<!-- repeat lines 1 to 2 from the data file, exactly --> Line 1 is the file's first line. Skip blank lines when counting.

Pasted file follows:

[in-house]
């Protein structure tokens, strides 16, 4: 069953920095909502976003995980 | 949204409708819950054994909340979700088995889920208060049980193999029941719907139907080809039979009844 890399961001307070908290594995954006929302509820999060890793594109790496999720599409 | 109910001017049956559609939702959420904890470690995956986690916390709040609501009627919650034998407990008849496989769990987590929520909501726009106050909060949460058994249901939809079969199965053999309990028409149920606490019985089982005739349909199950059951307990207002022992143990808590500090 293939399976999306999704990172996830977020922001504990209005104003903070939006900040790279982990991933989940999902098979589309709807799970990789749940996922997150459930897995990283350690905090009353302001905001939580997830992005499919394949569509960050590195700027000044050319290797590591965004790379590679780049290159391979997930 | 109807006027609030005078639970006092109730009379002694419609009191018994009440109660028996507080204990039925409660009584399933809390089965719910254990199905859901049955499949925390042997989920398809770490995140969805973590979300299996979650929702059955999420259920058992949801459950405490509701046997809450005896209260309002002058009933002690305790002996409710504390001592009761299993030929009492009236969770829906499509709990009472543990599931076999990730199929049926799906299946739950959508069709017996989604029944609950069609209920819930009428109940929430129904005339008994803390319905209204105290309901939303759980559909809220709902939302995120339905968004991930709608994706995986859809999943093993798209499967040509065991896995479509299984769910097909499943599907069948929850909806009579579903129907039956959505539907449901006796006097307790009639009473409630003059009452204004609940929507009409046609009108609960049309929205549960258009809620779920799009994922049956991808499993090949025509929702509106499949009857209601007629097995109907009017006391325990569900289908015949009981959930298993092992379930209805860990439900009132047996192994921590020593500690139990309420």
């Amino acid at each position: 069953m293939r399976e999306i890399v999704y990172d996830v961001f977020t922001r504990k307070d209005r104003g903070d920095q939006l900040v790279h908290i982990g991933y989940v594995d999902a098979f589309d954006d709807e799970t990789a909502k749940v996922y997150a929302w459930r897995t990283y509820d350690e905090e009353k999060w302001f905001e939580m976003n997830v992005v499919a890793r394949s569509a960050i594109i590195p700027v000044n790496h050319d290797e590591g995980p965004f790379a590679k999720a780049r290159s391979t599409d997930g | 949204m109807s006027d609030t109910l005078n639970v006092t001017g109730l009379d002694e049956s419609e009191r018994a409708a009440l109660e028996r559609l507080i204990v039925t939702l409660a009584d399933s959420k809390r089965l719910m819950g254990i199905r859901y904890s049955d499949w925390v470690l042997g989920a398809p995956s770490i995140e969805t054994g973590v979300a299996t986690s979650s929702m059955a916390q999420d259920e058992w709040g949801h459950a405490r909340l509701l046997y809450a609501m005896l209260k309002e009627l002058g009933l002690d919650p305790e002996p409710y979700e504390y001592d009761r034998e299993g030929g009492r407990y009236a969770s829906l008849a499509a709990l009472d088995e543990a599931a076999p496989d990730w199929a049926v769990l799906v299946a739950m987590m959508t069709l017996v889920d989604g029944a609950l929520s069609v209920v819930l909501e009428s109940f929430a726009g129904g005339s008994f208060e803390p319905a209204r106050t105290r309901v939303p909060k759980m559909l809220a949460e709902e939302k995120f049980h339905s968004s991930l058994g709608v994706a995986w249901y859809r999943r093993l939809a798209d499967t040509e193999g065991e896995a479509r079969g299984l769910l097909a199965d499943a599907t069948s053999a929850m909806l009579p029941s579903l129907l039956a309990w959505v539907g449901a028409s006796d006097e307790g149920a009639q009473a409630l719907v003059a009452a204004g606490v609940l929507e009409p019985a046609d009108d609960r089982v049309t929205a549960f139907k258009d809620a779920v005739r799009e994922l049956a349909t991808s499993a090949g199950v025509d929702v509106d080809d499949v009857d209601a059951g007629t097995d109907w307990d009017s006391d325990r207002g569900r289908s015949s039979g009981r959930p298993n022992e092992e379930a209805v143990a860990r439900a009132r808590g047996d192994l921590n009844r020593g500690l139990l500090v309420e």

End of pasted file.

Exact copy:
[in-house]
């Protein structure tokens, strides 16, 4: 069953920095909502976003995980 | 949204409708819950054994909340979700088995889920208060049980193999029941719907139907080809039979009844 890399961001307070908290594995954006929302509820999060890793594109790496999720599409 | 109910001017049956559609939702959420904890470690995956986690916390709040609501009627919650034998407990008849496989769990987590929520909501726009106050909060949460058994249901939809079969199965053999309990028409149920606490019985089982005739349909199950059951307990207002022992143990808590500090 293939399976999306999704990172996830977020922001504990209005104003903070939006900040790279982990991933989940999902098979589309709807799970990789749940996922997150459930897995990283350690905090009353302001905001939580997830992005499919394949569509960050590195700027000044050319290797590591965004790379590679780049290159391979997930 | 109807006027609030005078639970006092109730009379002694419609009191018994009440109660028996507080204990039925409660009584399933809390089965719910254990199905859901049955499949925390042997989920398809770490995140969805973590979300299996979650929702059955999420259920058992949801459950405490509701046997809450005896209260309002002058009933002690305790002996409710504390001592009761299993030929009492009236969770829906499509709990009472543990599931076999990730199929049926799906299946739950959508069709017996989604029944609950069609209920819930009428109940929430129904005339008994803390319905209204105290309901939303759980559909809220709902939302995120339905968004991930709608994706995986859809999943093993798209499967040509065991896995479509299984769910097909499943599907069948929850909806009579579903129907039956959505539907449901006796006097307790009639009473409630003059009452204004609940929507009409046609009108609960049309929205549960258009809620779920799009994922049956991808499993090949025509929702509106499949009857209601007629097995109907009017006391325990569900289908015949009981959930298993092992379930209805860990439900009132047996192994921590020593500690139990309420």